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An Old Ankara Tradition: The Zekeriya Sofrası

A. Esat Bozyiğit

The Zekeriya Sofrası is a tradition that involves food, which began in Ankara immediately after the declaration of the Republic, and became widespread in the 1930s and 1940s. Nearly forgotten today, it was held to make or fulfill an adak, a vow of a sacrifice, or to make a new wish. The food at these parties consisted mainly of nuts and dried fruit, snacks and salad-type foods.

It is said that the Zekeriya Sofrası or Peygamber Sofrası (“Prophet’s Table”), of which there were examples in old Istanbul and Bursa as well, was begun by an old woman who came from Hijaz at the beginning of the century.

The Zekeriya Sofrası tradition was mostly practiced only among women, although there were also similar gatherings of young student aged boys or rarely, both men and women.

The sofra is held by a woman whose wish has been fulfilled. It is generally held in the month of Şaban-ı Şerif, between the early and late evening prayers. She invites her neighbors and female relatives. Attendance is not obligatory. As the invitation is made a few days before, the person making the wish fasts that day.

Before the sofra begins, two courses of namaz (ritual prayer) are performed. Following the namaz, the Meryem Sura, the 19th Sura of the Koran is recited. Because this Sura begins with the Arabic letters “kaf, ha, ya, ‘ayn, sad,” this Sura is also known popularly a the “Kaha Sura.” In Istanbul, this Sura is also called the “Sura of Zekeriya.” The Sura consists of 98 verses, the first 11 of which mention the Prophet Zekeriya (Zachariah). These verses of the Koran are read. To sum up the verses: The Prophet Zekeriya says that he and his wife have now grown old and will not have any more children, and entreats Allah for a male child. Allah grants him a male child named Yahya. At this, Zekeriya is overjoyed and asks God how he can repay this kindness, and wants an omen. Allah commends Zekeriya to speak to the people for three days and three nights in a row.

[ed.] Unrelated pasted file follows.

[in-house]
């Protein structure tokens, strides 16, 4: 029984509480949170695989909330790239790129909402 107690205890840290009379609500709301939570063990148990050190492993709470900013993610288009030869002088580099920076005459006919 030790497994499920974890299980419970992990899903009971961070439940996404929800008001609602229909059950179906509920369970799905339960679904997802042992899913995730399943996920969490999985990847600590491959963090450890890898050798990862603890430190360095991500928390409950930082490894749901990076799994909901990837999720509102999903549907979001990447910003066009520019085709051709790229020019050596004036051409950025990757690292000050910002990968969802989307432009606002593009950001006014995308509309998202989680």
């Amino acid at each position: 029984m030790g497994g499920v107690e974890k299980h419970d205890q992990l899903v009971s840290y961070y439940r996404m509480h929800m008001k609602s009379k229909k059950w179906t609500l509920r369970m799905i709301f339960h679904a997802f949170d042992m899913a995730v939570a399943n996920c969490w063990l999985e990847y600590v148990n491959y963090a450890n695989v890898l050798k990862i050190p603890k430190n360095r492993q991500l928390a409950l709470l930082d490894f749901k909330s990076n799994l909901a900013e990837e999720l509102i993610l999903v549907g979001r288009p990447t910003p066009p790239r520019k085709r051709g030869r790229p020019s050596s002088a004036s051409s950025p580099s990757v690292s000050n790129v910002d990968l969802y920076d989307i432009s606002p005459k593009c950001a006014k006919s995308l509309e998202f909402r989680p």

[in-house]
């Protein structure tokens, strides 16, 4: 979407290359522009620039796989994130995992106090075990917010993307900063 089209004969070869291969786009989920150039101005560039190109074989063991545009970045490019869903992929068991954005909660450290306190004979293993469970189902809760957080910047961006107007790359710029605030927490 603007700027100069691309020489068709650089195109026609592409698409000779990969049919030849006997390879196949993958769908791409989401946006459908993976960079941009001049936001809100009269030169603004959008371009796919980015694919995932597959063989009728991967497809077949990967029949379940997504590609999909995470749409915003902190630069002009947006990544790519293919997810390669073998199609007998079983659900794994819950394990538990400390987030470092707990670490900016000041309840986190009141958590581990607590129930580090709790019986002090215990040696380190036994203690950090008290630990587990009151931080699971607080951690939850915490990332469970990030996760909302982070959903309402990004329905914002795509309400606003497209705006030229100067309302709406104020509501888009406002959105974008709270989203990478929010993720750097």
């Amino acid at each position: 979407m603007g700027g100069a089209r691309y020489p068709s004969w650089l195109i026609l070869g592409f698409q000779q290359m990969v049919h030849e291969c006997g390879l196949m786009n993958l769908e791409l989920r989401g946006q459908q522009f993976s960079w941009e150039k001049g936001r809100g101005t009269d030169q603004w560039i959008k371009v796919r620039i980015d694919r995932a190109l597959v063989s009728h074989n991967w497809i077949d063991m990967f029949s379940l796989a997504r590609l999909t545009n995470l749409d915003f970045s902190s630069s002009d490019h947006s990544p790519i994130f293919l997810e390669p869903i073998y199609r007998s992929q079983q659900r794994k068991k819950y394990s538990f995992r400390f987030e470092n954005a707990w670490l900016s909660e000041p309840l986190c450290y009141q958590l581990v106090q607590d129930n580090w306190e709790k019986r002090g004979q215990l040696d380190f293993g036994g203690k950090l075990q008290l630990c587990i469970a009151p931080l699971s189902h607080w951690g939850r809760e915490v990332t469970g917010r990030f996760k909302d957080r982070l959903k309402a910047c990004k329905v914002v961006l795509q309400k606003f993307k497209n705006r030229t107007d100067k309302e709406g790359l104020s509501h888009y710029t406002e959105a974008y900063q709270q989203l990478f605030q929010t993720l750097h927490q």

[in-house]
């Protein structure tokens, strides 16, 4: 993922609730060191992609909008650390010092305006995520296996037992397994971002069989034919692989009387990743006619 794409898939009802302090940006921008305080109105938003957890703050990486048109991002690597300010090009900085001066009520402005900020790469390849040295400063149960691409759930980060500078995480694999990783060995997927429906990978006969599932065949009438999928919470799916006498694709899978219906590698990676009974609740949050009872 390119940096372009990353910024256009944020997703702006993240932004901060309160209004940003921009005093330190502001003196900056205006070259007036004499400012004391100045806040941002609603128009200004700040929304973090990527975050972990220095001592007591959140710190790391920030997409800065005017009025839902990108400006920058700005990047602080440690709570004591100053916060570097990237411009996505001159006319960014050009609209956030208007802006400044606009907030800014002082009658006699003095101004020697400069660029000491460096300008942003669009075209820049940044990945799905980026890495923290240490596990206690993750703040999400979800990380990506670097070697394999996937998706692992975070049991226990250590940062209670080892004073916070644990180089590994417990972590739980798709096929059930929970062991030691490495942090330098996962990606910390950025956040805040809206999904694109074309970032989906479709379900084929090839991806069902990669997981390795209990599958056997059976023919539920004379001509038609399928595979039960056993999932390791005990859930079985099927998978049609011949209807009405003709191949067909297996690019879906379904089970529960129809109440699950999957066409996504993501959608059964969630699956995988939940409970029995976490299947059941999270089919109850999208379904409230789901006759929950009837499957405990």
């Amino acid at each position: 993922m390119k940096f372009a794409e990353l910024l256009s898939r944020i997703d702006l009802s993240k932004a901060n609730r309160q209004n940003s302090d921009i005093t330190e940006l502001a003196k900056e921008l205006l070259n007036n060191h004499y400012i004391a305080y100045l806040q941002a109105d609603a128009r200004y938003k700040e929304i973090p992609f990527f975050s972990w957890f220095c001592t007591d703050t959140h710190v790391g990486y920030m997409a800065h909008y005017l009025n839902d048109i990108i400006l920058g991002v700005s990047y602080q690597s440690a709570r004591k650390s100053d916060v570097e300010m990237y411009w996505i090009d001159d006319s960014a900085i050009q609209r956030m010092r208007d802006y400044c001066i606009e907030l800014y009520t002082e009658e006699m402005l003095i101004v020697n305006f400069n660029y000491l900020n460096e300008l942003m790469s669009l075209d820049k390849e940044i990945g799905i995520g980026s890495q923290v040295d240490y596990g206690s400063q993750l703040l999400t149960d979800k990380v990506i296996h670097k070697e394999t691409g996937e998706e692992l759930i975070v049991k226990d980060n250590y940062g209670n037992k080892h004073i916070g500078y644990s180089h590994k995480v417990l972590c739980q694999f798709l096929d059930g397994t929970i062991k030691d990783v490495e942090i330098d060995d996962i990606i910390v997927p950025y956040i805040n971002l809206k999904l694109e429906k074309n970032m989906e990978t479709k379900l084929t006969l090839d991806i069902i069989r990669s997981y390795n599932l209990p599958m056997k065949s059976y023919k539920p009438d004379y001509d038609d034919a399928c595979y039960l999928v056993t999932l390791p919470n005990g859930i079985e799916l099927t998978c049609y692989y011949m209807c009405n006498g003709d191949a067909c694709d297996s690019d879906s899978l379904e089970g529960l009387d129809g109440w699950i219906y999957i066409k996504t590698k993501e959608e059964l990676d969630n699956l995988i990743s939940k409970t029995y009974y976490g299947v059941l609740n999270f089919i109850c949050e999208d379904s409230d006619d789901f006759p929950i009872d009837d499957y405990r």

The most important feature of the Zekeriya Sofrası is that until the namaz is performed, the Koran is read and the votive candles have been lit at the table, the participants do not speak with one another. Being quiet and refraining from speaking are the chief rules of the gathering. For this reason, children are not generally brought.

The candle in the middle of the table, lit by the woman whose wish has been fulfilled, is left to burn out on its own. In addition to this candle, all the rest who come to the gathering and are making wishes also set candles. They make the promise that “if my desire is fulfilled, I will hold such a sofra in the month of Şaban,” or “I vow to set a Zekeriya Sofrası such as this one.” As many candles as those stating their intent are lit. Although the candle of the woman who holds the gathering is allowed to burn to the end, those who are making their intent known let their candles burn one quarter of the way, then put them out and take them to their own homes. They will then light this candle at their own Zekeriya Sofrası, where it will be allowed to burn completely to the end.

The time of the opening and lighting of candles does not go past the nighttime prayer.

Those invited to a Zekeriya Sofrası are under no strict obligation to go; those who have a wish to make and want to go, participate. Nor is there any particular number of people allowed to participate. If there are those with no wish to make present, they also participate for the sake of the others and partake of the foods.